I’d recommend heading straight to your hotel to drop off your luggage so you can get exploring right away. Then stop by the Visitor Centre to pick up a map which clearly marks all hiking trails, train routes and forest roads and makes navigating the park a whole lot easier.
The Alishan National Forest Recreation Area is surprisingly compact and getting virtually anywhere is perfectly manageable on foot. But for those moments when you’re short on time or feeling worn out after a long day of hiking, there are also shuttle buses and forest trains to get you between a few key locations.
Shuttle buses originate from the Visitor Centre and stop at Zhaoping and Xianglin. There are two additional stops at the bus station and just outside the Alishan Village. Services depart every 30 minutes and cost $60 (€1.80) per trip. Buy your ticket from the small booth at each stop before climbing aboard. Some hotels, such as Alishan House, also runs a private shuttle service for guests.
There are two train lines running from Alishan Station to Zhaoping, and Alishan Station to Sacred Tree (Shenmu). Trains run almost every half hour and cost $100 (€3) per trip. Check the current schedule here or posted near the train station.
During my visit, I relied on the shuttle buses each morning to get me from Alishan Village to Zhaoping which provides access to many of the walking trails. As most locations are relatively close by, I often found getting around the rest of the park on foot was easier (and faster) than waiting for the shuttle or train to come.
For such a beautiful place, it’s a real shame that the accommodation in Alishan leaves a lot to be desired and is, for the most part, tired, over-priced and just doesn’t offer great value.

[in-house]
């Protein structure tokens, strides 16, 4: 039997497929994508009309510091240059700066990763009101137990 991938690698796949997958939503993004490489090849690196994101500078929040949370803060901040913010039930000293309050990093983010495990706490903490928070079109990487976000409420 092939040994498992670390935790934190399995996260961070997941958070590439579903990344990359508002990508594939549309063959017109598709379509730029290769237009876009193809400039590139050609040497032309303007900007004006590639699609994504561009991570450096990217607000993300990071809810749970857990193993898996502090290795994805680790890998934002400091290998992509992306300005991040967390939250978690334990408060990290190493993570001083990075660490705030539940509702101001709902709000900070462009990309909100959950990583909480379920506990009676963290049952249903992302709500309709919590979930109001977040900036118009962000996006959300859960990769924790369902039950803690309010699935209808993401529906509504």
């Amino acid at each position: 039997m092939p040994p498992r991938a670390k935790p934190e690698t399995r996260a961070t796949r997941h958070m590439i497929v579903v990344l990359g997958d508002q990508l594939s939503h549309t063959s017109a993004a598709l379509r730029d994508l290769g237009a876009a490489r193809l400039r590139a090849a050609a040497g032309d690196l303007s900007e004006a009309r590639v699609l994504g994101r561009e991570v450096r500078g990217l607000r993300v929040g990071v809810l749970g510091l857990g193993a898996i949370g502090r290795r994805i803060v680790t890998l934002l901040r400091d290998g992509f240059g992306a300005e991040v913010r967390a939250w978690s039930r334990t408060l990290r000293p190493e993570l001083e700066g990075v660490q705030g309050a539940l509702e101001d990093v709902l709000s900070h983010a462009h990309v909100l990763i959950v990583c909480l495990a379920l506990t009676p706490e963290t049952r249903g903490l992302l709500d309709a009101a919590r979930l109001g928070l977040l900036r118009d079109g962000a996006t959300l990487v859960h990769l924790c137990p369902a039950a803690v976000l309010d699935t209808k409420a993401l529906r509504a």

I always rely on Booking.com for finding the best accommodation deals, but I found that most Alishan hotels aren’t listed here, so if you’re struggling to find somewhere to stay, I’d recommend looking on Google Maps instead and going directly to the hotel website for their rates and booking forms. It can be quite time consuming and you’ll quickly notice that many of the hotel ratings are rather poor, but this may be the only option if you’re booking last minute or are on a tighter budget.
These are among the better options for Alishan hotels.
Alishan House | Easily the best of the bunch, this 4-star hotel offers comfortable rooms, an onsite restaurant, a viewing deck with spectacular vistas over the forest and mountains and a spa. Located a short walk from the Alishan Tourist Village, they also offer a shuttle service to bring you to and from the hotel and other stops within the park. Check rates and availability here.
Wankou Hotel | Another decent option, this simple guesthouse on Alishan’s hotel strip offers traditional rooms, includes a buffet breakfast and has a sun deck with mountain views. Check rates and availability here.
Alishan Shermuh Tourist Hotel | The newest offering in the area, this hotel provides clean and bright albeit compact rooms. Check rates and availability here.
Cing Shan Hotel | Another reliable option with clean rooms and friendly staff. Check rates and availability here.
Dengshan Hotel | Booking last minute, this was where I ended up staying and one of very few places that had rooms available. Though it’s nothing special, at $1,800 (€55) for a double it’s one of the more affordable places on offer in Alishan.
TOP TIPS FOR ALISHAN ACCOMMODATION
1 | Book well in advance, particularly in summer, on weekends and during cherry blossom season.
2 | Make sure your hotel is located within the Alishan Forest Recreation Area. Alishan refers to a huge mountainous area and plenty of properties that could be hours away from here still like to say they’re in Alishan. Technically, they’re correct, but it’s also terribly misleading.